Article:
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Change and Continuity: East Asia. Flora Tan, Yao Zhang, Patrick Yoo, Tyler Rishell, Brian Mulraney. 8000 BCE – 600 CE. Change and Continuity. Change Throughout the time period of 8000 B.C.E. – 600 C.E China goes through five different dynasties; The Shang, Zhou, Qin, Han, and Sui Dynasties.

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Change and continuity east asia

Change and Continuity:East Asia

Flora Tan, Yao Zhang, Patrick Yoo, Tyler Rishell, Brian Mulraney

Change and continuity
Change and Continuity


  • Throughout the time period of 8000 B.C.E. – 600 C.E China goes through five different dynasties; The Shang, Zhou, Qin, Han, and Sui Dynasties.


  • Throughout the time frame of 8000 B.C.E. – 600 C.E. there were several continuities. China maintained its monopoly on Silk, and also always had the mandate of heaven as the emperor’s divine right to rule.

Change and continuity east asia


P-Tang Dynasty (618-907); Song Dynasty (960-1279); both dynasties were a strong, centralized govt.

E- the Silk Road inhibits land trade while the Chinese ports on the coast become some of the largest and the wealthiest in the world

R-Buddhism, Confucianism; as Buddhism enters China, it is modified to fit the Chinese culture

S-The social level of women decline in Tang and Song China

I-Silk Road; Buddhism travels from India to China, and then from China to Japan

A-Several Tang and Song inventions include porcelain, the mechanical clock, printing gunpowder, paper money, the magnetic compass, and silk


P-Japan attempts to recreate the great dynasties of China, but when that fails, the political structure is dominated by FeudalismE-Mostly closed to the world, and relied heavily on agricultureR- Buddhism enters Japan from ChinaS- Japan is divided into provinces by the Feudal system and the social structure was rigidly defined with warlords known as shoguns on the topI-idea of cultural borrowing in which Japan would take certain aspects of society (mostly from China) and apply them to their own societyA- The Japanese learn the use of sugar, silk, and alcohol from the Chinese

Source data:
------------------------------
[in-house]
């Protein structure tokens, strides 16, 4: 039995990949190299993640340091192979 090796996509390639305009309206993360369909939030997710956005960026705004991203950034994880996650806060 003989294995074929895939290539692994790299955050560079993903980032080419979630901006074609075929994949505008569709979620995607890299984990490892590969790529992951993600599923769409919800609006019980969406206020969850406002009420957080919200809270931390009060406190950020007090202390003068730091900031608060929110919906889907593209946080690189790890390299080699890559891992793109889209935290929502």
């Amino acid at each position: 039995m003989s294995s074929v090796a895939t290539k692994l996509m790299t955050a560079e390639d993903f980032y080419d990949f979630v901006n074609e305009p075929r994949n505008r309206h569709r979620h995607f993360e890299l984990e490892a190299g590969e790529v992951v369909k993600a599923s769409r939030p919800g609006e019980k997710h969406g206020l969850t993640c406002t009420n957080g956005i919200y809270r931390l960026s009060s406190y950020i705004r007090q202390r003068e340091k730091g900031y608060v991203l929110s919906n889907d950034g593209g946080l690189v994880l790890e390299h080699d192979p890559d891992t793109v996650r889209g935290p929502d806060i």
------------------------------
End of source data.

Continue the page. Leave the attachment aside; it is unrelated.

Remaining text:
Change and continuity1
Change and Continuity


  • Japanese shogunate

  • Neo-confucianism

  • Chinese expansion into Vietnam

  • Mongol domination in China


  • Nomadic Threats

  • Confucianism

  • Footbinding

  • Civil Service Exam

  • Patriarchal Family

  • Shintoism

Change and continuity east asia

China Japan

P- Ming & Qing dynasties. Hongwu commanded a rebel army to drive the Mongols from China and became the first Ming emperor in 1368. His son Yonglo launched a series of voyages of imperial control led by Zheng He. The Manchus ended the Ming dynasty and started the Qing. Kangxi was the first Qing emperor and was followed by his son, Qianlong.

E- Isolationist policies in the 1500’s. Silk and ceramics were major exports. The Dutch were accepted by the Qing even after isolation. Tea was a major commodity. Farming & agriculture. There was rising merchant class during the Qing.

R- Italian Jesuits, Matteo.

S- Constant rebellions under Ming. Upheld traditions and Confucian beliefs & social structures. Kowtow ritual. Population increased two-fold. Patriarchal society.

I- Jesuits transmit scientific and technological knowledge to Ming China; Great Wall, Grand Canal, Forbidden City

A- Ming Emperor halts Zheng He’s expedition

  • P 1467-1568 Sengoku period (warring states). Daimyos became lords and the emperor was merely a figurehead. Oda Nobunaga initiated the unification of Japan under the shogun. Succeeded by Toyotomi Hideyoshi. Tokugawa started the Tokugawa shogunate also known as the Edo period. National Seclusion Policy.

  • E- The Portugese establish trade with Japan in 1542. Within a decade, Christian missionaries streamed in and facilitated trade in the port city of Nagasaki.

  • R- Jesuits in Japan. Christians were persecuted. Buddhism and Shintoism.

  • S- Patriarchal society

  • I- Haikus, wood block prints, painting.

  • A- Tokugawa Shogunate prohibits trade with Western nations,

Change and continuity2
Change and Continuity


  • Columbian Exchange (China)

  • Christianity

  • Chinese withdrawal from world trade


  • Confucianism

  • Neo-Confucianism

  • Ming Dynasty

Change and continuity3
Change and Continuity


  • End to Isolation. Trade had been previously restricted to one or two cities – Guangzhou/Canton (China) and Nagasaki (Japan)

  • End of Chinese dynastic rule

  • Bicameral parliament (Japan)


  • China continued to be a major exporter of cotton, ore, silks, and porcelain

  • Patriarchal society

  • Shinto

  • Confucianism

  • Buddhism

  • Japan continues to lack resources

Change and continuity4
Change and Continuity


  • Depression; economies falter

  • Footbinding is outlawed

  • High-tech industries


  • Shintoism

  • Buddhism

  • Confucianism

  • U.S recognition of China